Monetizing NFV/SDN: Policy Will Let Virtual Networks Play in the Big Leagues

From a technical standpoint, virtual networks have clearly moved beyond the labs. Network functions have been taken off specific hardware platforms and put on general purpose processors in the cloud — and run as virtual machines in live networks. VNFs are also rapidly emerging in key areas such firewalls, routers, session border control, and security.

But what’s it going to take to transform a bunch of VNFs into a large, synchronized network of VNFs that delivers a huge commercial advantage for operators?

Today’s NFV is like a ragtag federation of city football teams. Each city team makes some money selling popcorn, hotdogs, and beer at its home games — and that’s a great start. But there’s no established league quite yet. There’s no national league that leverages national TV and promotes big games into huge money makers.

Netcracker Technology, a leading systems integrator and BSS/OSS software firm, has big plans on helping operators play NFV/SDN in the big leagues. And joining us to discuss that is Ari Banerjee, Netcracker’s Senior Director of Strategy.

Dan Baker: Ari, to begin, what progress has telecom made in virtualization so far?

Ari Banerjee: Dan, the prevailing use case for NFV today is in vCPE, virtualized CPE. This makes sense because vCPE services can be implemented in a contained domain at a level of scale and scope determined by the service provider. You can take one market and one service and neatly test it in a controlled environment to prove it can be operationalized.

In the next few years we’ll see more and more service providers implementing vCPE services and as they succeed, they will replicate them across a larger customer base.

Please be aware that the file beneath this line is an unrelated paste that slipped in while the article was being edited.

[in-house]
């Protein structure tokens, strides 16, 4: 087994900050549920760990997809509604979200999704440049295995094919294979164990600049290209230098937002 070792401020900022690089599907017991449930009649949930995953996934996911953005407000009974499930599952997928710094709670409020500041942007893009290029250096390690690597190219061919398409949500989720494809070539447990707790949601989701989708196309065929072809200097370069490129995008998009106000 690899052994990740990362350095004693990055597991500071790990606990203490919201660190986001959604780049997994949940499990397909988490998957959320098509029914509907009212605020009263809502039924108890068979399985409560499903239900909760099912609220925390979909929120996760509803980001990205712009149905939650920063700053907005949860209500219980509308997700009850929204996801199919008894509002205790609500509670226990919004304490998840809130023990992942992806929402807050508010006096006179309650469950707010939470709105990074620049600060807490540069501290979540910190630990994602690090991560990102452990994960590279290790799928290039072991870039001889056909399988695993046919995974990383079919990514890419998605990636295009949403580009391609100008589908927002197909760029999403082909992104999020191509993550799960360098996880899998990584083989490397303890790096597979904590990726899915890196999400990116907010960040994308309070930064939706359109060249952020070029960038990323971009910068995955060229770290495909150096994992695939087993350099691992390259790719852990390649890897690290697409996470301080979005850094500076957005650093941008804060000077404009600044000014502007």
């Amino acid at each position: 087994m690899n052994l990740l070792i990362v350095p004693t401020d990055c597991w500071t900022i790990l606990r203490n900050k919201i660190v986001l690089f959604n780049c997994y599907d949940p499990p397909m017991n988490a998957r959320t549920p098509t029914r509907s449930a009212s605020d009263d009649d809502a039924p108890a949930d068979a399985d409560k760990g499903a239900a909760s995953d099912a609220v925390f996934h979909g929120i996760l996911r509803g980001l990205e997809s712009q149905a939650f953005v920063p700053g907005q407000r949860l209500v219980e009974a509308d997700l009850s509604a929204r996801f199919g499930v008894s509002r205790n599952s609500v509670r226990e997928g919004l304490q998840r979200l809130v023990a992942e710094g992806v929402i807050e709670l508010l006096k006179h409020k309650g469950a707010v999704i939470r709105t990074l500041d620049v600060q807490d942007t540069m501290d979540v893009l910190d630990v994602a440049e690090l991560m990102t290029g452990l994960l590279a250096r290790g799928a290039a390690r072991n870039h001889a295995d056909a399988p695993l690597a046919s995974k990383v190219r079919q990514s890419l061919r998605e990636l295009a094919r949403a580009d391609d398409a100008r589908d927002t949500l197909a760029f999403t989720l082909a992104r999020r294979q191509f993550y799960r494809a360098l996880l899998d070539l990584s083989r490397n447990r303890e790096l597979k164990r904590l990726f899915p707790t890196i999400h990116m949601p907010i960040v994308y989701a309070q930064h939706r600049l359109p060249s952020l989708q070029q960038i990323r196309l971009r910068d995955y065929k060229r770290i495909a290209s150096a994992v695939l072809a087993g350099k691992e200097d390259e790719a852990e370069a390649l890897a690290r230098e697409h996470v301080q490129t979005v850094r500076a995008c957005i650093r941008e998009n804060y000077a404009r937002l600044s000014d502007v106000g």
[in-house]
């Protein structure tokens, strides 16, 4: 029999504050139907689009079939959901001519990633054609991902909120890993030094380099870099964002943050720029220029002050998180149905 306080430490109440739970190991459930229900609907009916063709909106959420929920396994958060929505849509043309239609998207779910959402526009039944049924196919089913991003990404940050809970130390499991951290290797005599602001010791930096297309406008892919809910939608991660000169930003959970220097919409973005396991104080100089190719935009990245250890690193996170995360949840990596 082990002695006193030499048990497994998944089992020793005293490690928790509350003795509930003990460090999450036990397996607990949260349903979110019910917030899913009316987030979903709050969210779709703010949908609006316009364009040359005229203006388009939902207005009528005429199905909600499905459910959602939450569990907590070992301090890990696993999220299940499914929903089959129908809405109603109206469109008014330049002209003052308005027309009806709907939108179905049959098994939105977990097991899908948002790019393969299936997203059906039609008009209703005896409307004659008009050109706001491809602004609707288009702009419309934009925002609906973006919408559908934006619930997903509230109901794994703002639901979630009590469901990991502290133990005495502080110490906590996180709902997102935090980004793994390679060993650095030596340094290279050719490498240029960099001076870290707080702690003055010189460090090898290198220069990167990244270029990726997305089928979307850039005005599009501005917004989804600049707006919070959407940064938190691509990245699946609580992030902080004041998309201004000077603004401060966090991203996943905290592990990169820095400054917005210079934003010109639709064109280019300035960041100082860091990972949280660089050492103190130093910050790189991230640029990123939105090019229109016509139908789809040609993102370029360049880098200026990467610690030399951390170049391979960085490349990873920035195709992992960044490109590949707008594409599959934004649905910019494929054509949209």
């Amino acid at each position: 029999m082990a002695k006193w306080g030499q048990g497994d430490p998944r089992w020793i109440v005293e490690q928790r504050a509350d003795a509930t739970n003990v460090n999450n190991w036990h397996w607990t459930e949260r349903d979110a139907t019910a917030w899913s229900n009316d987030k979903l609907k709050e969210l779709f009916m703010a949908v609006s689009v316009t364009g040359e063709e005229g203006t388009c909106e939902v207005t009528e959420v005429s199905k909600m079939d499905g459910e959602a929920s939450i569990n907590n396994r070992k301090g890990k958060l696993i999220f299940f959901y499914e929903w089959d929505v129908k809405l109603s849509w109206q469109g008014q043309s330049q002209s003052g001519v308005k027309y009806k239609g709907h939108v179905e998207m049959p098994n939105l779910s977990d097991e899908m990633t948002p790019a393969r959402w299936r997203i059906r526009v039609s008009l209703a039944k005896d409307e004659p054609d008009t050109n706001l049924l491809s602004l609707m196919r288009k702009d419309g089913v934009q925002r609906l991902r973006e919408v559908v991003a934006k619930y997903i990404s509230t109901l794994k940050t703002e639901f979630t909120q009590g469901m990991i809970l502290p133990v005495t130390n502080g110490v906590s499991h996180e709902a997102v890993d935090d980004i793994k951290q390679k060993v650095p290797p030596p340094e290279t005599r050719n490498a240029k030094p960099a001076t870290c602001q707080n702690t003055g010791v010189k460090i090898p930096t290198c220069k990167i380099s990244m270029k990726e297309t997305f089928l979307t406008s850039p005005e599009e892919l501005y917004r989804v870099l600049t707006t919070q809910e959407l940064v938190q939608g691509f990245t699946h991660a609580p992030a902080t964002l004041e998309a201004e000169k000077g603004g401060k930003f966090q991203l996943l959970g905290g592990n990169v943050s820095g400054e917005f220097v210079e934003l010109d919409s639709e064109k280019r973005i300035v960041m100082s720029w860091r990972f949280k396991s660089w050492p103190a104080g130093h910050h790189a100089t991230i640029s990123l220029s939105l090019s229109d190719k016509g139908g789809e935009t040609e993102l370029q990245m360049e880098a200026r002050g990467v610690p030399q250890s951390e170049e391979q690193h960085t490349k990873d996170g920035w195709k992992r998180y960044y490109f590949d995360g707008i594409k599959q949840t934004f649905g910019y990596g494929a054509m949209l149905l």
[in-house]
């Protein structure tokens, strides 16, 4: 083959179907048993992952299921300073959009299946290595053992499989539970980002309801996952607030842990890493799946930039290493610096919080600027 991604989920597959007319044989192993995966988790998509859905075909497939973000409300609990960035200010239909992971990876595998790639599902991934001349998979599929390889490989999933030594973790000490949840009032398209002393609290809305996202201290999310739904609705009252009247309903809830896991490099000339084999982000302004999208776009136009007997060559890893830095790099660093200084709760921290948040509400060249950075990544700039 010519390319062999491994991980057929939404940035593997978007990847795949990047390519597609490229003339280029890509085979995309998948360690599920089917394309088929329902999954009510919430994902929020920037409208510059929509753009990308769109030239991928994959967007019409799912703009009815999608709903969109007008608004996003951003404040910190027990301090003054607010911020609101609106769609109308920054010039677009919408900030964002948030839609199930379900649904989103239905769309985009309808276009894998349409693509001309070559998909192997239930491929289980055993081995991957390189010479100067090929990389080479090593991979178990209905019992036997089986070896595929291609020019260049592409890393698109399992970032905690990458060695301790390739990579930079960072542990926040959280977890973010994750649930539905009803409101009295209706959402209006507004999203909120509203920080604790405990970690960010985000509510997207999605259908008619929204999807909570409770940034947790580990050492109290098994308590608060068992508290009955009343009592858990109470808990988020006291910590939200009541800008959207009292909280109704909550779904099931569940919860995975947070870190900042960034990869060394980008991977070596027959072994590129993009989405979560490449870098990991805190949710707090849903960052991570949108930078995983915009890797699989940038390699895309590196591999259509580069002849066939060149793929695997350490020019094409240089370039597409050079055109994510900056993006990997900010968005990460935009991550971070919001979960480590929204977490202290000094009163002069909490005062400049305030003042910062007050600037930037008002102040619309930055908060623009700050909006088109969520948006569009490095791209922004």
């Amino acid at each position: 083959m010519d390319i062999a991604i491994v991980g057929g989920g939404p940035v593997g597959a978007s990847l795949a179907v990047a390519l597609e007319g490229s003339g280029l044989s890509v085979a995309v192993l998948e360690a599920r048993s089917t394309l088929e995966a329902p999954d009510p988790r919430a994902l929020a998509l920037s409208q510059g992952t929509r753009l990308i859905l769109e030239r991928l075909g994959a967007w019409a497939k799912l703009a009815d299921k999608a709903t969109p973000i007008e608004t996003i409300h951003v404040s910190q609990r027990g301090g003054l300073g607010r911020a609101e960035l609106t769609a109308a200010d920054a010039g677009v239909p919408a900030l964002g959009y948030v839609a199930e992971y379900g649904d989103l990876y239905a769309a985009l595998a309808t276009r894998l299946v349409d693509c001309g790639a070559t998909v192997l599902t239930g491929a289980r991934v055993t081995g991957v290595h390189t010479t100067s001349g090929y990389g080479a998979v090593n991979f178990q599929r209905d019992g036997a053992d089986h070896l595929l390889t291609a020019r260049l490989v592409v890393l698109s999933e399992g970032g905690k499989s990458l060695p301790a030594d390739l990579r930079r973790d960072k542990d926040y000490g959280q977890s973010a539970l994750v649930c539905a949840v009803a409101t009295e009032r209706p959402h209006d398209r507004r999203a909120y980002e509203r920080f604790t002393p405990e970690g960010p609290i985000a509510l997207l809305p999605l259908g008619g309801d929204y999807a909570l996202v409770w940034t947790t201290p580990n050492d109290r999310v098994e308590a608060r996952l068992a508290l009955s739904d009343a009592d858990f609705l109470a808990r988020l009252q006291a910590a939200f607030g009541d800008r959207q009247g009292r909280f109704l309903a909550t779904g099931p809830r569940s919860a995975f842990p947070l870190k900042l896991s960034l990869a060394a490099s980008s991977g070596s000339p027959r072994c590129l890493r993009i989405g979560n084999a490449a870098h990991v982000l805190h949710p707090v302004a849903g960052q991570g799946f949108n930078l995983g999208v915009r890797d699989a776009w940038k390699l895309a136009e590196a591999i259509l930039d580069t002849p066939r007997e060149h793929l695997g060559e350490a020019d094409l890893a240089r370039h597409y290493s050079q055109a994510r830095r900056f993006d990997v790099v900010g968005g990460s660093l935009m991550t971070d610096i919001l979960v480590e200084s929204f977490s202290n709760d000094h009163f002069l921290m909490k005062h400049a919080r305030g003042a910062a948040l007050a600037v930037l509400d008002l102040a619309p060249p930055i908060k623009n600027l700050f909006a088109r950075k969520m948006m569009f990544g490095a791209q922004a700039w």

Other places like the Evolved Packet Core (EPC) and the intersection of the RAN and IMS also justify NFV. For instance, a customer of ours, NTT DOCOMO, has virtualized their EPC and we are a key part of the orchestration solution there.

Where does Netcracker fit in the larger ecosystem that’s emerging around virtualization?

Well, Netcracker’s expertise is in operationalizing and bringing services to market and helping customers generate revenue from them. Our modernized OSS and BSS solutions enable operators to migrate to the orchestration solutions they need for new virtual services.

Different industry players excel at different things. Network equipment providers allow operators to move traffic from point A to point B. But today that’s a very small part of operationalizing and commercializing NFV-based services.

Another strength is we leverage the networking and global reach of our parent company, NEC. We also work with a broad ecosystem of virtual infrastructure partners. That’s why we are in a good position to deliver an end-to-end SDN/NFV architectural solution.

I recently attended the 2015 Metro Ethernet Forum’s GEN15 conference in Dallas. It was a great conference with a strong focus on the transition from OSS to service virtualization. However, I did not hear much discussion about the BSS side.

MEF focuses on the service provider network infrastructure layer. And to their credit they are starting to look at the operational layer. That’s the whole conversation about LSO.

Going forward, they need to articulate a stronger operational vision beyond lifecycle service orchestration (LSO) as it’s defined today. And by that I mean the system not only needs to know how to provision services from orchestration down through the network, but also how to implement a full SDN/NFV service commercialization solution that includes billing, rating and charging, partner management, policy and analytics and self-care.

A virtualized environment will require an innovative BSS solution that is flexible but also programmable and able to immediately capture any type of chargeable event or trigger. Modern BSS systems should be able to respond in real time and accommodate new types of billing events. It also needs to anticipate and support a wide range of charging and rating scenarios, such as usage-based consumption regardless of metric; chargeback; end-to-end subscriber management and more.

All those things are important if you expect to bring services to market in a real commercial way. So I think that’s the next step.

Now maybe, from the standpoint of an organization originally focused on Metro Ethernet alone, that’s out of scope. But in the larger picture, I’d argue they need to expand their vision.

Let’s drill down on the topic of “policy”. When people talk about policy in the network, it’s often around PCRF, a central place to store rules to carry out rules. But what you’re talking about is a policy that’s more pervasive.